A Practical Approach to Diagnosis and Treatment of Interstitial Cystitis


Interstitial cystitis/painful bladder syndrome (IC/PBS) is characterized by pelvic pain, urinary urgency and frequency, and nocturia. The etiology of IC/PBS is unknown but likely multifactorial. It can be difficult to diagnose IC/PBS because of variable presentation. No definitive diagnostic tests and no established guidelines for the treatment of this condition exist. It is possible to distinguish IC/PBS from other similar conditions through careful history taking and physical examination. A variety of treatment options are available; multimodal therapy may offer patients the best outcomes.

KEYWORDS: Interstitial cystitis; Pelvic pain; Chronic pelvic pain; Painful bladder syndrome

CORRESPONDENCE: Robert Evans, MD, Alliance Urology Specialists, 509 North Elam Ave., Greensboro, NC 27403 ().

CITATION: UroToday Int J. 2009 Oct;2(5). doi:10.3834/uij.1944-5784.2009.10.11




Interstitial cystitis/painful bladder syndrome (IC/PBS) is characterized by urinary urgency and frequency, pelvic pain, and nocturia in the absence of infection or other obvious pathology [1,2]. The majority of patients initially present with only one symptom, often frequency/urgency or pelvic pain, and the full range of symptoms may not appear for years [3]. Symptoms may occur in a pattern of intermittent flares, which can be triggered by the menstrual cycle in women and by sexual intercourse or seasonal allergies in both men and women [4].

The symptoms of IC/PBS overlap with other common conditions such as endometriosis, overactive bladder, vulvodynia, and chronic nonbacterial prostatitis [5,6]. In addition, IC often coexists with some of these conditions, including endometriosis and vulvodynia [7,8,9,10]. There is no definitive diagnostic test for IC/PBS. As a result, some patients may go undiagnosed, often for several years [3], while experiencing frustration and reduced quality of life. Many practitioners have come to rely on the National Institute of Diabetes and Digestive and Kidney Diseases (NIDDK) criteria to diagnose IC/PBS. These criteria include cystoscopic findings of glomerulations or Hunner's ulcer and symptoms of bladder pain or urinary urgency. Because many patients do not exhibit the full range of clinical signs and symptoms, the strict use of these criteria may result in up to 60% of cases being missed [11].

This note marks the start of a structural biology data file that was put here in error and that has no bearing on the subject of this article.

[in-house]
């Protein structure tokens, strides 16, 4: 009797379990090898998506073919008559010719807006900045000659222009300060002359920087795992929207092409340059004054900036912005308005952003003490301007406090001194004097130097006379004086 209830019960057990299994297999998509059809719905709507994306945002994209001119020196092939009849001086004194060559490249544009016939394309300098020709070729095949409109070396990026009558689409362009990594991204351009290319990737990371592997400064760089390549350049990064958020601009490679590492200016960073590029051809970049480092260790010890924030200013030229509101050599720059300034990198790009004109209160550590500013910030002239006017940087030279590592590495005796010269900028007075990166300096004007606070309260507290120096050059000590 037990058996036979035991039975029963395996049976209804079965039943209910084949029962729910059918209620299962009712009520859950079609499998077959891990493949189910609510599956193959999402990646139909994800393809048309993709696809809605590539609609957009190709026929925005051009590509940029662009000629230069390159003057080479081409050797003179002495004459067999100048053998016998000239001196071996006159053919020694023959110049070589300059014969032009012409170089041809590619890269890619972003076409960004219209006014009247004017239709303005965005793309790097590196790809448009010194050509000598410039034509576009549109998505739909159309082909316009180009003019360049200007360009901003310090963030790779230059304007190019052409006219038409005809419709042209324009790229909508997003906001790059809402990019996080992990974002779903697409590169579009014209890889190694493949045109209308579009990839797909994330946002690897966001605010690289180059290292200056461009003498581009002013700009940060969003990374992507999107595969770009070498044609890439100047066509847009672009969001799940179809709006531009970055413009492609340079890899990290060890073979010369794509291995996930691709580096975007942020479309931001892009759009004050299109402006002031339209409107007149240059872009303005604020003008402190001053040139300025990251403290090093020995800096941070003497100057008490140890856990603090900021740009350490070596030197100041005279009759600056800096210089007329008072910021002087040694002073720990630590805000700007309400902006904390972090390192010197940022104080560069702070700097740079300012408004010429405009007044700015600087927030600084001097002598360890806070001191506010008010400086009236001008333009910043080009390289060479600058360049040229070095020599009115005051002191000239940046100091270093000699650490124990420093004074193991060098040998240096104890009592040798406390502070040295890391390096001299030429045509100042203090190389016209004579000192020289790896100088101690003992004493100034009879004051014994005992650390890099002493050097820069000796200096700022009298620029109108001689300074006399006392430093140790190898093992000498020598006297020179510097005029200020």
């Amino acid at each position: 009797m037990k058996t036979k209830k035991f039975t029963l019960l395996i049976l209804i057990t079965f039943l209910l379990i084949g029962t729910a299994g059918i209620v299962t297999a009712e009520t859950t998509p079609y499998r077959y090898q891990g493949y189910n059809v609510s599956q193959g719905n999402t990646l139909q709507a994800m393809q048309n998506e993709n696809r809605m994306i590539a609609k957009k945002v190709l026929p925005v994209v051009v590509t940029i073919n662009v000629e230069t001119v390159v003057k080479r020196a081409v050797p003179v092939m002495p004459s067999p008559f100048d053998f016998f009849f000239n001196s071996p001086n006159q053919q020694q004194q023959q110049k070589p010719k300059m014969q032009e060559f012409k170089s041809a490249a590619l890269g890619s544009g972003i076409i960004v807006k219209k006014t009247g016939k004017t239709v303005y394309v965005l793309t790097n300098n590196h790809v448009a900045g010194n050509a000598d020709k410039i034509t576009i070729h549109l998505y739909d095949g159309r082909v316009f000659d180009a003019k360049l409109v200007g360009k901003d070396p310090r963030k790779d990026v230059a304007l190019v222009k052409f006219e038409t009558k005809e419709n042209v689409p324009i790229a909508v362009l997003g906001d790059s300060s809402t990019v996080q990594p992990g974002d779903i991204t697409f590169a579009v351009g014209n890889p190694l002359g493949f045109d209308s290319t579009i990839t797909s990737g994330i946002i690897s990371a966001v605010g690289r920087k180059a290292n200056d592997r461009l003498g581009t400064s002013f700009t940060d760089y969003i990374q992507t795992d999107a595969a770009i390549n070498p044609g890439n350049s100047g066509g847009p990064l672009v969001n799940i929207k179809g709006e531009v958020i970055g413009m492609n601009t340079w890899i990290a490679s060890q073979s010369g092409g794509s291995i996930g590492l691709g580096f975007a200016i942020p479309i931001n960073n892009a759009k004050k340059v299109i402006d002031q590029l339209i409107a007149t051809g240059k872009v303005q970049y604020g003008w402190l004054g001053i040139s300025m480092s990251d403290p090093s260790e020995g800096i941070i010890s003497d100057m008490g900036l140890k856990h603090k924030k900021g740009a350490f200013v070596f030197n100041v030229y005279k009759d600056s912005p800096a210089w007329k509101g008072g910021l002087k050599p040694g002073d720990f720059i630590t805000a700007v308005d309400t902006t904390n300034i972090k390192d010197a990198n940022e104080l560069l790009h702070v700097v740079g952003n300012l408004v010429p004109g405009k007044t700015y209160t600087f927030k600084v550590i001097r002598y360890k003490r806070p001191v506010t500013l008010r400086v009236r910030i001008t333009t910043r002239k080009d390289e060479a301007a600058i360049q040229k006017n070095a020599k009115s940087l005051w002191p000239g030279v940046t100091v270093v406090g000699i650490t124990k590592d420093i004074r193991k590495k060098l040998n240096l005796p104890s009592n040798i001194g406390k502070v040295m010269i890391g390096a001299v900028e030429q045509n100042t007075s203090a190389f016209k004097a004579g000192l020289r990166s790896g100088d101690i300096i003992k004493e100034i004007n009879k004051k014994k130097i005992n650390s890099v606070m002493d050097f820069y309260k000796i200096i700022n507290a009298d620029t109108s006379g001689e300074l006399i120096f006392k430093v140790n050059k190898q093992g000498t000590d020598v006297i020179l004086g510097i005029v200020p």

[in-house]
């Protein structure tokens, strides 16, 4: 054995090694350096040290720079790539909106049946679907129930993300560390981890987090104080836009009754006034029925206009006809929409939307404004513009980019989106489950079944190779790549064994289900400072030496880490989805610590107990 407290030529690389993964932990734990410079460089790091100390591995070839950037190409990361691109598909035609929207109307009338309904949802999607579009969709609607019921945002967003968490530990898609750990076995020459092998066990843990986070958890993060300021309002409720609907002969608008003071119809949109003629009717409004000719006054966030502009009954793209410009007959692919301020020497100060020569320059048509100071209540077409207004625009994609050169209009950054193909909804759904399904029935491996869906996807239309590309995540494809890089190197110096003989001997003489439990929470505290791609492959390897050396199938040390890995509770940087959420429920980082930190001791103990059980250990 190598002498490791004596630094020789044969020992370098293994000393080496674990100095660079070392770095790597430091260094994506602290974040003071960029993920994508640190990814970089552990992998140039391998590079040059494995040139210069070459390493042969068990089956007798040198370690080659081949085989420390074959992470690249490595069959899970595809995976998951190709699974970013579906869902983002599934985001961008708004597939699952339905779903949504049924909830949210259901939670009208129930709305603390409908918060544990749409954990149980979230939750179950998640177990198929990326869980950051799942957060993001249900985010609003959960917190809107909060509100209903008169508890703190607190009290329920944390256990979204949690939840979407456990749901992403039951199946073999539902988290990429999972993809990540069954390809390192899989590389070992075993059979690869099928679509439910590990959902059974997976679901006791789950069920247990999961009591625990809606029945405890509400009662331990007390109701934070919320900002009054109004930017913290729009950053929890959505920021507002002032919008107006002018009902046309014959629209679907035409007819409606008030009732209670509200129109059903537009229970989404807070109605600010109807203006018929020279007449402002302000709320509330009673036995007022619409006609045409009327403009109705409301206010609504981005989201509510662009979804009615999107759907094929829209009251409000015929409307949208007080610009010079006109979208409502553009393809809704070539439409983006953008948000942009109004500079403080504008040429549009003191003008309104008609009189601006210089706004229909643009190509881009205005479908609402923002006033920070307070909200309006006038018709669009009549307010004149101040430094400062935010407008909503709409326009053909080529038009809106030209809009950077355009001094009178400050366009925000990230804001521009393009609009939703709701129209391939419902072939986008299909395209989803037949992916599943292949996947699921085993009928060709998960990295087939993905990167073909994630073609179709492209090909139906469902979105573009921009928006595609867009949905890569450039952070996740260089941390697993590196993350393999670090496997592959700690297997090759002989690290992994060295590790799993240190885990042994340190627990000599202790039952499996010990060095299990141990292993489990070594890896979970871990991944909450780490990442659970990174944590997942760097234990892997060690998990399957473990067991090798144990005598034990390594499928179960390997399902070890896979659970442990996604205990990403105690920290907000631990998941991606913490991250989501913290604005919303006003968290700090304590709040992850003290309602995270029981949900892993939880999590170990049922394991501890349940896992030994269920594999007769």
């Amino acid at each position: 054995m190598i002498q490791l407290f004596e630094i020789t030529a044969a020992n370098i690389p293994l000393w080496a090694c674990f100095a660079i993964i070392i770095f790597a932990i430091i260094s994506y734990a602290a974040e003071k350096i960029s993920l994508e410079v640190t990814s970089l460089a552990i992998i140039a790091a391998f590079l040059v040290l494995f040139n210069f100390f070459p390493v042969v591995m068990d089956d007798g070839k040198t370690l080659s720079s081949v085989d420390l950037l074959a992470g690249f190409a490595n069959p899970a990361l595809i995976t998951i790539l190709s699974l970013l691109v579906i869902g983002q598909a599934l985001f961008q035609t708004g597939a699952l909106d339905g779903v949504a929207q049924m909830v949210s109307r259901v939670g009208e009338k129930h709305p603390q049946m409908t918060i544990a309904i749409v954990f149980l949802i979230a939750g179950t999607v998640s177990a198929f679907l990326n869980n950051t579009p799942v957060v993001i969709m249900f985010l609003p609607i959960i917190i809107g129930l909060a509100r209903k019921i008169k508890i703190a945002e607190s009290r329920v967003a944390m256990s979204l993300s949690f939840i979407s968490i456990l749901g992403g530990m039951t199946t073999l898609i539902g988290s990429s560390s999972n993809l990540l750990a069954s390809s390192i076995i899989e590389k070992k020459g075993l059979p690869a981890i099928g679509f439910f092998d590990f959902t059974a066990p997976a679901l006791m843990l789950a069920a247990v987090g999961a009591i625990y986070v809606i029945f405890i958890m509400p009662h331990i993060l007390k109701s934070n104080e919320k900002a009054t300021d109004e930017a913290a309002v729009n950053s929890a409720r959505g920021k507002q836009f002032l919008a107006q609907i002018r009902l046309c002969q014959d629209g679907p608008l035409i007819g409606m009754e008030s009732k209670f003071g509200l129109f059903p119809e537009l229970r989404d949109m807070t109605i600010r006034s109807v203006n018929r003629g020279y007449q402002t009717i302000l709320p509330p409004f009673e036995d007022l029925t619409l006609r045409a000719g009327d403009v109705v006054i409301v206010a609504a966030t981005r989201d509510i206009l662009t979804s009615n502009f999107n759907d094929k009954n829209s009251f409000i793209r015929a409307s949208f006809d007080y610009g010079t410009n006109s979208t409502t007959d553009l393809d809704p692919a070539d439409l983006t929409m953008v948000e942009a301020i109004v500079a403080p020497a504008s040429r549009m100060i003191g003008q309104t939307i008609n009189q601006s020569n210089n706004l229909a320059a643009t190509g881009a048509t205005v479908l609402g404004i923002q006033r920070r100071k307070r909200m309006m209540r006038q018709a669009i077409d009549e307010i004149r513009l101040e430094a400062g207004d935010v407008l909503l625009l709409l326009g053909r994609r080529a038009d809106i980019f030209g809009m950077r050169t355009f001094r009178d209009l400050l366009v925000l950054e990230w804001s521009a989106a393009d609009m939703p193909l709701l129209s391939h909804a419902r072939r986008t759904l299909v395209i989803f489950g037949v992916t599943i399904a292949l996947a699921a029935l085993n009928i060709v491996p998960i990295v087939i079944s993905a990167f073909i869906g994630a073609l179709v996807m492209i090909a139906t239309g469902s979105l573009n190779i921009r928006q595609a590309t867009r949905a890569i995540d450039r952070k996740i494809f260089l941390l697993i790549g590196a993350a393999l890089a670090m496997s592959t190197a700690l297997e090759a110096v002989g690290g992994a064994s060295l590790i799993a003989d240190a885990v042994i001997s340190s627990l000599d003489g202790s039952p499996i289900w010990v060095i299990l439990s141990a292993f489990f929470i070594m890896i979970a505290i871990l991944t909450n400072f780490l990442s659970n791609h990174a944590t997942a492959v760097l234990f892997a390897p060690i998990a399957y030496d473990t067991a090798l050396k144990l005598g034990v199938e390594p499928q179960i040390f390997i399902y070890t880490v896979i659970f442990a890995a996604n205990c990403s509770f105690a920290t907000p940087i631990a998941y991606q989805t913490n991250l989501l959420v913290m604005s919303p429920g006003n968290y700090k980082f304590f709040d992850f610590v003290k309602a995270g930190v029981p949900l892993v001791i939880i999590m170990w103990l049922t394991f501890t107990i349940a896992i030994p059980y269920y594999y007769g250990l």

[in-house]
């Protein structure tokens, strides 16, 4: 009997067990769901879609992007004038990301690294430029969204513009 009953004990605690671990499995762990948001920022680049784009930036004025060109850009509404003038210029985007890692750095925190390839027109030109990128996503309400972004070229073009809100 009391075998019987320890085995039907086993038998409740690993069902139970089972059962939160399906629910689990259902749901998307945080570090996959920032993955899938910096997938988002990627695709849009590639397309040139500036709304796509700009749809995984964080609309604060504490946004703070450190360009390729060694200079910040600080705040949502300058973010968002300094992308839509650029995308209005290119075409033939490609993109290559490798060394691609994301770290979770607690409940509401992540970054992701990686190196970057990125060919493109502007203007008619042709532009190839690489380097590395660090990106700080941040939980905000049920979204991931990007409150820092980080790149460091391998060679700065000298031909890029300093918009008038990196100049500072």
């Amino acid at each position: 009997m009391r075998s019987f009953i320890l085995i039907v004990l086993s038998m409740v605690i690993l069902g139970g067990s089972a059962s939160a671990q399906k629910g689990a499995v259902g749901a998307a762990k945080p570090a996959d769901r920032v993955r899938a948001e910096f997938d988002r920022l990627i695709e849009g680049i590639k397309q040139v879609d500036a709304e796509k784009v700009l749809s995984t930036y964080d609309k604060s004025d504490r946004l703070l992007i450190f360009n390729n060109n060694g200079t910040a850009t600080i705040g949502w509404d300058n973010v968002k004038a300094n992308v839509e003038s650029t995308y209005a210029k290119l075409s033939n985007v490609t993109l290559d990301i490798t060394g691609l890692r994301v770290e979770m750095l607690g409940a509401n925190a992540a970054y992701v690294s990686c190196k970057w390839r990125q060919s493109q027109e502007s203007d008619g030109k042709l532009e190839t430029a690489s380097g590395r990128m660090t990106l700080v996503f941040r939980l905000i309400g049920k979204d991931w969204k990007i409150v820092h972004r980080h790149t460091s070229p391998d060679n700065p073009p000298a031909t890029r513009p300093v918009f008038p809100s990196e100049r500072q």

The etiology of IC/PBS has not been clearly established. Theories include increased bladder surface permeability, neurogenic up-regulation, an autoimmune disorder, increased mast cell activity, or a combination of these factors [12,13]. Abnormally enhanced permeability of the bladder mucosal lining due to structural or molecular changes may allow irritating solutes such as potassium to diffuse into the urothelium, resulting in sensory nerve activation and tissue damage and leading to symptoms of urgency, frequency, and pelvic pain [14,15]. Bladder epithelial tissue from patients with IC/PBS shows an increased number of mast cells compared with tissue from individuals without IC/PBS, indicating an inflammatory process [16,17]. Neurogenic inflammation or neural upregulation may also be involved in IC/PBS [18].


The typical diagnostic evaluation of a patient with suspected IC/PBS includes a detailed history, physical examination, and laboratory evaluations. The history should include detailed information on the occurrence and duration of voiding symptoms (urgency, frequency, nocturia) and any factors that aggravate or relieve symptoms. Pain that worsens with certain food or drink and bladder filling, and is relieved by bladder emptying, suggests IC [19]. The presence of urge incontinence suggests OAB. Symptoms that can distinguish chronic prostatitis from IC include obstructive voiding symptoms, ejaculatory problems, and impotence.

The history should also include severity, location, and frequency of pain. Patients with IC may experience generalized pelvic pain and/or pressure. Pain may be referred and range from mild to severe. Male and female patients with IC may also experience pain during or after intercourse. Dysuria may be present [20].